41. And though the issues she raises might be outside the scope of this discussion, I’ll certainly be interested to look at Janet’s work.

    Comment by Ryan T. — October 21, 2009 @ 6:29 pm

  42. Yeah, I’m referring to priesthood ordination and temple rites. Mormons, so far as I’m aware, did not deny the Lord’s Supper to African Americans in the 19th century–at least not explicitly. And again, I think it is key to acknowledge that for various reasons, Mormons did not seek out African Americans to proselytize (and in fact, at points in the 20th century, enacted policies that all discouraged, if not forbid, missionaries from seeking out black converts), thus implicitly denying even the most basic sacraments–baptism and the Lord’s Supper–to them. No other Protestant church in the U.S. that I am aware of, carried out similar policies at an institutional level. Ultimately, their solution was segregated worship, segregated sacraments, and segregated priesthood. But salvation was still being offered to those persons.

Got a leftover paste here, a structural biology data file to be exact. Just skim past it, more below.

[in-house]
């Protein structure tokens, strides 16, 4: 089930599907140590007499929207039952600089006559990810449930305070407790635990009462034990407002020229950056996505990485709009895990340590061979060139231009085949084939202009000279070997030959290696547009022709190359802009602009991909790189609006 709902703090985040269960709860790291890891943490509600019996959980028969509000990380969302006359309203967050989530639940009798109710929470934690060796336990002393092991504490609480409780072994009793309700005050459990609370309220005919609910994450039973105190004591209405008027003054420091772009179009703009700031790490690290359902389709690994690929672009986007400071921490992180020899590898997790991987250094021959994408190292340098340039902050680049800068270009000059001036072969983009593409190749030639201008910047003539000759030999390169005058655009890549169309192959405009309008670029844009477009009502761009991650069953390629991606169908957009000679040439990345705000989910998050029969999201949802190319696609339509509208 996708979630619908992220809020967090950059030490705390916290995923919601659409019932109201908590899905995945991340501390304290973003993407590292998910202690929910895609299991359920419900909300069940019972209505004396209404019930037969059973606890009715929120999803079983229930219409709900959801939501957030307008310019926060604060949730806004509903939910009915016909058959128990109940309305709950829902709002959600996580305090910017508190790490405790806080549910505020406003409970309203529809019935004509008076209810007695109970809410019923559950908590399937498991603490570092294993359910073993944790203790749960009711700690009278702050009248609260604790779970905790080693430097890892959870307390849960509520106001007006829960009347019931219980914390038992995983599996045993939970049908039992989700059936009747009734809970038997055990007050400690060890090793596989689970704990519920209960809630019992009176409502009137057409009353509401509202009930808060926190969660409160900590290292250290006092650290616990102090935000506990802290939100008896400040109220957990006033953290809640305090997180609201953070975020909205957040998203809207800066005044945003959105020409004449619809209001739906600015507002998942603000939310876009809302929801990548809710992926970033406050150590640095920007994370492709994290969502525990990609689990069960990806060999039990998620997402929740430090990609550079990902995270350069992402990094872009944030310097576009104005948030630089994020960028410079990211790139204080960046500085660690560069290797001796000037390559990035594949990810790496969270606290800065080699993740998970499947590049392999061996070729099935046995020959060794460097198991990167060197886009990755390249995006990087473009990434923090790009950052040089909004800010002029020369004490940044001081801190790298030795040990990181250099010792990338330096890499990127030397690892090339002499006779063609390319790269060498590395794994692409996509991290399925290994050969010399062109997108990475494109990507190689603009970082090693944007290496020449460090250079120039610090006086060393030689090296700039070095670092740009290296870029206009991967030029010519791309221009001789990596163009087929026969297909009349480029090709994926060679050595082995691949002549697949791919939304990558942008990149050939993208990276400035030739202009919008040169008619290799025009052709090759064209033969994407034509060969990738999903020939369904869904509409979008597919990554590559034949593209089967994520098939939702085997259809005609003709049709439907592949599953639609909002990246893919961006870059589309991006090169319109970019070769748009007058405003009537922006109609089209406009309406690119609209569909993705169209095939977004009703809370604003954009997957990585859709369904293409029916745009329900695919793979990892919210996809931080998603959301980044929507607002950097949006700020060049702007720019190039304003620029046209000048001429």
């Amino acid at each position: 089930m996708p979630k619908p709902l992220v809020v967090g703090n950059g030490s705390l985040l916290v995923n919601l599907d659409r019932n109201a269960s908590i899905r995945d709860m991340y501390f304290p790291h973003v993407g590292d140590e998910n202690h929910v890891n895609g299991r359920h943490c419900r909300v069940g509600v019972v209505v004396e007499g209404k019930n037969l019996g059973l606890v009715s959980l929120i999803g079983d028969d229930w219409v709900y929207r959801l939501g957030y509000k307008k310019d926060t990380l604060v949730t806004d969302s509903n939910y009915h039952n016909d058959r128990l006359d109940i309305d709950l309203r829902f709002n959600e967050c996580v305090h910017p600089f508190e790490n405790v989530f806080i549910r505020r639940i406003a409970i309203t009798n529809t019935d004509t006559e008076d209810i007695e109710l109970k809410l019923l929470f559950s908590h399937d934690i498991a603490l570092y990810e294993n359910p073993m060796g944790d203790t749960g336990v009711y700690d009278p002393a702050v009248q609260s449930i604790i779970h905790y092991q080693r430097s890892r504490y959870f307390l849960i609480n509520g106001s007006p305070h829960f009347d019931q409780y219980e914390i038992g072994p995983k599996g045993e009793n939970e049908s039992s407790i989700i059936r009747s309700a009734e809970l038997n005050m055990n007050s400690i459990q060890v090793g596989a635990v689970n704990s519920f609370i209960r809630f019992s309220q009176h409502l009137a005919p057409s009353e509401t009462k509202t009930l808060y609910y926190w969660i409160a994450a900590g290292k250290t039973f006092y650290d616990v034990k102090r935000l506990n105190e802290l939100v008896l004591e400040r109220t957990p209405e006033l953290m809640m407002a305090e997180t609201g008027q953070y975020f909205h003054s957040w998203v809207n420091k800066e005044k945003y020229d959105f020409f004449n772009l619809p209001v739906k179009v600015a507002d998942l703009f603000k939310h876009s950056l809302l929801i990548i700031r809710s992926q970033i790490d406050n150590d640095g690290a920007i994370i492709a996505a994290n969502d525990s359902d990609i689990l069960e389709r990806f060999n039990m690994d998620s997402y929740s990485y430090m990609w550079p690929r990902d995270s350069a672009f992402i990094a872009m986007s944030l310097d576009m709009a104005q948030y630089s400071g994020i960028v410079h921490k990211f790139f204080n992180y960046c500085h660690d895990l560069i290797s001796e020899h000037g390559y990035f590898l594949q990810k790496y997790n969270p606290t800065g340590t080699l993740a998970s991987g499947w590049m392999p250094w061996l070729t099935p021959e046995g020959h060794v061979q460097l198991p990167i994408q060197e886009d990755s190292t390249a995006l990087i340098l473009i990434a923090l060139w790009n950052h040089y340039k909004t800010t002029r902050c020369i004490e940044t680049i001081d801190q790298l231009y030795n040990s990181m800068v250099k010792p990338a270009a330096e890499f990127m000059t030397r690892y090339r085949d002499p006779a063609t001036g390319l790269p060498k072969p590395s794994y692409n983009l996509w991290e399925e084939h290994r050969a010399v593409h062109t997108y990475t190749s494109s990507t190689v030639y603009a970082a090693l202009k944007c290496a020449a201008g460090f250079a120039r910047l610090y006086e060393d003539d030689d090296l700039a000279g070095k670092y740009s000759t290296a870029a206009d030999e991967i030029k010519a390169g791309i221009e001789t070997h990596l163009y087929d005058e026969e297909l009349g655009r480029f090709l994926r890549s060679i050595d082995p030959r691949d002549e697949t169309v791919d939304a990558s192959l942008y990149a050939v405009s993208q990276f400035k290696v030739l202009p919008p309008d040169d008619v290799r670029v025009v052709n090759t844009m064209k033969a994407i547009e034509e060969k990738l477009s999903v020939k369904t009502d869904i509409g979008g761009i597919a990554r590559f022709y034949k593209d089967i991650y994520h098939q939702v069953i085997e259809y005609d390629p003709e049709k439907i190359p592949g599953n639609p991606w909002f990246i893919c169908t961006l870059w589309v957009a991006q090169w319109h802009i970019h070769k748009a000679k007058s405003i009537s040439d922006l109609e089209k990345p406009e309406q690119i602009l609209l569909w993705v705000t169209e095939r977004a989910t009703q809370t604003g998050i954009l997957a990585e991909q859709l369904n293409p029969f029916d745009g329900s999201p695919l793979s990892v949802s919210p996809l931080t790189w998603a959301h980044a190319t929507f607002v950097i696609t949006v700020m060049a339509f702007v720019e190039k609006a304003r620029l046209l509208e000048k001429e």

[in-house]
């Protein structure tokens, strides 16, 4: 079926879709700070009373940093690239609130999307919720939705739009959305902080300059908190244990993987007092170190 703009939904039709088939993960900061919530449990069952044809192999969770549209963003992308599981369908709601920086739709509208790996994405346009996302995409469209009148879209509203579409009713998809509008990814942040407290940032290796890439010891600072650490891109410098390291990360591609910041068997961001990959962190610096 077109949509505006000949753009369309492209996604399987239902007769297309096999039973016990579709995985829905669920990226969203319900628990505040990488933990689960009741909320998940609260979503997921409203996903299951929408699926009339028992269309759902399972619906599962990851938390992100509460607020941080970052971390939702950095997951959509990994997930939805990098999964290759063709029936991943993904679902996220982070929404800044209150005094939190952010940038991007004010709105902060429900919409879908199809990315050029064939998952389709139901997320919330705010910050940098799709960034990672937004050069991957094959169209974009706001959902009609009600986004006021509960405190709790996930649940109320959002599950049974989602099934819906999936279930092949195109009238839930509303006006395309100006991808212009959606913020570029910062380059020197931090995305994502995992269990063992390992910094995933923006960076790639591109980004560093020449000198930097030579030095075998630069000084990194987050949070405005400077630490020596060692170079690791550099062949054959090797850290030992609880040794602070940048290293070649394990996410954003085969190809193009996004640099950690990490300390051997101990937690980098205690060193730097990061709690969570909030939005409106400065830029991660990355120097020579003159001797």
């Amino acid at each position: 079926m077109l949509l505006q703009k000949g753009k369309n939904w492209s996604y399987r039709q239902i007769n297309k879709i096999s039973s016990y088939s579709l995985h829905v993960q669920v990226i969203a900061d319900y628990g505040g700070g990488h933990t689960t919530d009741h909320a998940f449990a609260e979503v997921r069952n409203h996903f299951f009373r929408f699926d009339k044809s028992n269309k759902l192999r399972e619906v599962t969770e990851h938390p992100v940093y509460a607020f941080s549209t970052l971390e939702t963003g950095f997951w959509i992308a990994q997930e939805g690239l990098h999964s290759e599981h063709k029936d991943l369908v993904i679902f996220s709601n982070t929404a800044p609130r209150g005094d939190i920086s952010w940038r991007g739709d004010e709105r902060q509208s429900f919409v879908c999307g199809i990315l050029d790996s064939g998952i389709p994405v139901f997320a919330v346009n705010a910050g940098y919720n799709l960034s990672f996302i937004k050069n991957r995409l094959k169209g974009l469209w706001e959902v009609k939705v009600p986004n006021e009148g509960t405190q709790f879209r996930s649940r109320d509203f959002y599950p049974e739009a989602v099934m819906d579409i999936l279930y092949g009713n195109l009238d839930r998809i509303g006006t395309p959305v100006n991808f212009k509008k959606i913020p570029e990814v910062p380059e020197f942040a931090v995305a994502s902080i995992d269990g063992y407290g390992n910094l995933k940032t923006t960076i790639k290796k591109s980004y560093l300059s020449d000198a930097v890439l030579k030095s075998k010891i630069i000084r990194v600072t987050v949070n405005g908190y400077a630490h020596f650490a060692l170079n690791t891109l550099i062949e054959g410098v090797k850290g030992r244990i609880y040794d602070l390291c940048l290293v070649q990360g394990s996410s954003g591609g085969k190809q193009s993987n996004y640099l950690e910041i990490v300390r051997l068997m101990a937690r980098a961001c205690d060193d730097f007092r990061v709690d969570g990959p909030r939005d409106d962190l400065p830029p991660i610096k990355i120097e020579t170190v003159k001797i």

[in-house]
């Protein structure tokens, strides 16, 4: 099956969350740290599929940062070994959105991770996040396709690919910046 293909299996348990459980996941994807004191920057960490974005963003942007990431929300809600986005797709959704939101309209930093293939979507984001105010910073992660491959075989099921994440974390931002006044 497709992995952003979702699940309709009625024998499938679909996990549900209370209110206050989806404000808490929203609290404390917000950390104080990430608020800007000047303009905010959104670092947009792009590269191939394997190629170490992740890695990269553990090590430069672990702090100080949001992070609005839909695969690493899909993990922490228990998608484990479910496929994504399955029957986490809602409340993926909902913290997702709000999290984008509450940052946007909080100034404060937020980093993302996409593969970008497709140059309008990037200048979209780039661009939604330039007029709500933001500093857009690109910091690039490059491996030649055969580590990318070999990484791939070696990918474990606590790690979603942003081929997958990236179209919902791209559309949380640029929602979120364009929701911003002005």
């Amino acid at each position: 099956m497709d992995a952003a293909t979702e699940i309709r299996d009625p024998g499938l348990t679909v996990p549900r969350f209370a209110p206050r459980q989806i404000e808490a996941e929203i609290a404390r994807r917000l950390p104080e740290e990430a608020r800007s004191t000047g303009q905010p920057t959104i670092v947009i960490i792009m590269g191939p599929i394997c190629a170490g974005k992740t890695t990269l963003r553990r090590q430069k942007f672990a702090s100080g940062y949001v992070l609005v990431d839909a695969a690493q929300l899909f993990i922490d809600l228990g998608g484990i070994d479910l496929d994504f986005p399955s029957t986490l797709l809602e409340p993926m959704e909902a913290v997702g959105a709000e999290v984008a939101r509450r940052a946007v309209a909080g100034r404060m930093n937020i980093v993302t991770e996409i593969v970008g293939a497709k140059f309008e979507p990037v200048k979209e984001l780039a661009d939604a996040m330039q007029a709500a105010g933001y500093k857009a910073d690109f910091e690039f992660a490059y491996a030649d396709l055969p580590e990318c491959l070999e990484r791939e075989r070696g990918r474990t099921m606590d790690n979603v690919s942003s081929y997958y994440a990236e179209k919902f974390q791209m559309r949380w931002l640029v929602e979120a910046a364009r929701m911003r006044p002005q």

Comment by Christopher — October 21, 2009 @ 6:44 pm

  43. My point is that while Mormons were probably not any more (or any less) racist than other white Christians on an ideological level, there is evidence to suggest that in practice, they were more so, because they denied black people salvific ordinances.

    To bring that point back to the questions posed in your post—namely, whether “Mormonism deserve[s] a singular or leading place in discussions of Christian anti-black racism in America”—I think that in addition to the many other reasons suggested by other commenters, that the ways in which Mormon racist ideology functioned in practice points to another answer. Mormon racism was institutionalized in a way that denied black people ordinances of salvation—in both explicit and implicit ways—and that Mormonism is indeed unique and exceptional in that sense.